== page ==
The article, appearing in the medical journal The Lancet, shows that based on current trajectories, more than half of all babies born in industrialized nations since the year 2000 can expect to live into the triple digits. The trends included in the article show that many Western nations will have most people living past 100, with half of all babies born in 2007 in the U.S. likely to live to age 104.
"I guess it's good news for individuals and a challenge for societies," said Dr. Kaare Christensen, an epidemiologist with the Danish Aging Research Center at the University of Southern Denmark, the study's lead author.
"If this trajectory continues, half the babies will be 100 and I think that gives us a new perspective for how to plan your life, basically," he said. "If you're going to retire when you are 60 or 65, it looks quite different when your life expectancy is 75 or 80 than when it's 100."
Christensen said that while the progress in life span during the first part of the 20th century came by reducing infant mortality, increases in longevity since then have come from improving life at older ages, and that will need to persist for the projection to hold up.
"If we want to have a continuing increase in life expectancy, the progress has to occur at older ages," he said. "I don't hear any concerns among the elderly that they are living too long."
Christensen said that the aging population will also likely be a more vibrant population, with a higher quality of life than people of that age now.
"The good news is people will generally be functioning well -- it's more like they're postponing their aging process," he said.
Some researchers backed the new report's hypothesis.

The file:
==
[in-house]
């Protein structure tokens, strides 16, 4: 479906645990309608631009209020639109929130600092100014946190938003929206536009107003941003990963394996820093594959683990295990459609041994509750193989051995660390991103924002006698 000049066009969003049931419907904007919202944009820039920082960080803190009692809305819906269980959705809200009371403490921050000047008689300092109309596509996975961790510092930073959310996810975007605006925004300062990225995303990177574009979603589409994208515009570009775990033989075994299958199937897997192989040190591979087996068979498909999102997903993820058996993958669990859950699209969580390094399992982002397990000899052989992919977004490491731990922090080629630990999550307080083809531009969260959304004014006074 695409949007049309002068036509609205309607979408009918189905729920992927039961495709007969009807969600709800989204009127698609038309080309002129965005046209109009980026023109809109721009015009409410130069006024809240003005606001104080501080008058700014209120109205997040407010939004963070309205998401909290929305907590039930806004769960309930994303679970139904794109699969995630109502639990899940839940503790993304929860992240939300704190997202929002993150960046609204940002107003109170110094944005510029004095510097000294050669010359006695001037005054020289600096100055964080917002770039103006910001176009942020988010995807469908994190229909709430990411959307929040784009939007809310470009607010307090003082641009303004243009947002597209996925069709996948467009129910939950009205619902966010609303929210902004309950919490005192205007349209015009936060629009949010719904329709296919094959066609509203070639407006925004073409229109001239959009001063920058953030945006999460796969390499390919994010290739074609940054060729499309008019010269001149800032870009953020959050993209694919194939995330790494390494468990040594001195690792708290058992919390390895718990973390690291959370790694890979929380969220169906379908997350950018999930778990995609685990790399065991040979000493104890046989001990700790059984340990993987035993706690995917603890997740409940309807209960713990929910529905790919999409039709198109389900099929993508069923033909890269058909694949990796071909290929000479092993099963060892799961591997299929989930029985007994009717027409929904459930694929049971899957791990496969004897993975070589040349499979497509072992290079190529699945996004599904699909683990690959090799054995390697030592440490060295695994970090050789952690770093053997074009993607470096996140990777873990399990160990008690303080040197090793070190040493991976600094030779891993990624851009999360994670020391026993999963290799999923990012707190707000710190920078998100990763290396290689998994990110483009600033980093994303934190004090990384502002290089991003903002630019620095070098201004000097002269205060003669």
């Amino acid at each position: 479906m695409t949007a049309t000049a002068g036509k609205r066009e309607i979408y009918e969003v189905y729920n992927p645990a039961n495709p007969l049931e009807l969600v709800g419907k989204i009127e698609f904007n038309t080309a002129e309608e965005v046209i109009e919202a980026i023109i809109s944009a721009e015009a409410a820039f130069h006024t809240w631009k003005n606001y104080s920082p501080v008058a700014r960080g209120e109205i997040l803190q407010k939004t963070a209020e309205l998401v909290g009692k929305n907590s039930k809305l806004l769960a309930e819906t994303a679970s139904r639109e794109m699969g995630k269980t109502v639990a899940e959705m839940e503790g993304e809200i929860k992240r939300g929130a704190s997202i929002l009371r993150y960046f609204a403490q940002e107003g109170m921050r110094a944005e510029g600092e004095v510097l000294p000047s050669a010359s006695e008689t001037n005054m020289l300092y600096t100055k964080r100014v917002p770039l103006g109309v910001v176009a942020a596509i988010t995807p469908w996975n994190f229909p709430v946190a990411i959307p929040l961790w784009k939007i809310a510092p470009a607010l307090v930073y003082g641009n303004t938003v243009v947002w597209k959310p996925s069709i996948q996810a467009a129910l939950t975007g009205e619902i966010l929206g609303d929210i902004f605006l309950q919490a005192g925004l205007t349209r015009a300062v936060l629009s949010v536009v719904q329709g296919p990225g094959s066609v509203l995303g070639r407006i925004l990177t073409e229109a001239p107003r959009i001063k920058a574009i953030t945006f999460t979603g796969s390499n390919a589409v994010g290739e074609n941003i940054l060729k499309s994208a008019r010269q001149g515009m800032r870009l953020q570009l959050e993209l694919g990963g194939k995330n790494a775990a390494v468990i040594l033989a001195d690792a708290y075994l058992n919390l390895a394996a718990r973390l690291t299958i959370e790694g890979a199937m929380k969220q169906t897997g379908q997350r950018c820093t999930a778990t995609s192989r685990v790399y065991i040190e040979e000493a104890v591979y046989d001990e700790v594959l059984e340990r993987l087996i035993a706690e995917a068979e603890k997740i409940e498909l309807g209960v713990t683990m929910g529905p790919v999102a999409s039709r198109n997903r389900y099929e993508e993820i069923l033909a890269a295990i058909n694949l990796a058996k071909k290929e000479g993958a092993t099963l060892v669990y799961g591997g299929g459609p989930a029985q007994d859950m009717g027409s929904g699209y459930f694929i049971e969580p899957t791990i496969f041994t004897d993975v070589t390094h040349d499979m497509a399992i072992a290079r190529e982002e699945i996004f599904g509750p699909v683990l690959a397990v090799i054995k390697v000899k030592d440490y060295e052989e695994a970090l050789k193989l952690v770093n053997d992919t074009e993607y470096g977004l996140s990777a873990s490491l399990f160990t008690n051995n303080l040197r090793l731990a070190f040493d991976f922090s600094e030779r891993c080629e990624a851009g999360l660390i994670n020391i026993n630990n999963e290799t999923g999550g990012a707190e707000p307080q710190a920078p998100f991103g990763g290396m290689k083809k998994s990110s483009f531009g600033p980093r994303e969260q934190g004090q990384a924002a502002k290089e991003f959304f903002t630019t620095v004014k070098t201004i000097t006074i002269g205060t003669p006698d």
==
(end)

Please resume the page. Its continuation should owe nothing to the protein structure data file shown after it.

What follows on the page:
"Based upon the best possible approximations, I believe they are correct in their assessment of age projections," said Dr. Stephen Helfand, a professor in the division of biology and medicine at Brown University in an e-mail. "Their evidence appears overwhelming in favor of their hypothesis.
At the same time, some question whether the full prediction -- that most babies born today will live past 100 -- is fully accurate.
"I think that's a very optimistic scenario; however, there may be chronic health problems that may not allow us to follow that best-case scenario, not yet," said Hector Gonzalez, an assistant professor of medicine and public health at Wayne State University.
"There's no reason to think more than half the population living today can't live until 100," said Dr. Harrison Bloom, senior associate at the International Longevity Center of New York. "But that would assume better eating habits, a healthier lifestyle and continuing improvements in the environment. That lifestyle would definitely mean less obesity. The diabetes and obesity epidemic today is very real. A lot of people are going to die earlier than their projected life span would have been."
Regardless of age, researchers agreed that we are seeing a change in population demographics that will alter how society functions.
"There are many significant consequences to an increase in longevity, which are obvious to most people," said Helfand. "People living longer will change the entire demographics and, perhaps, needs of a nation. "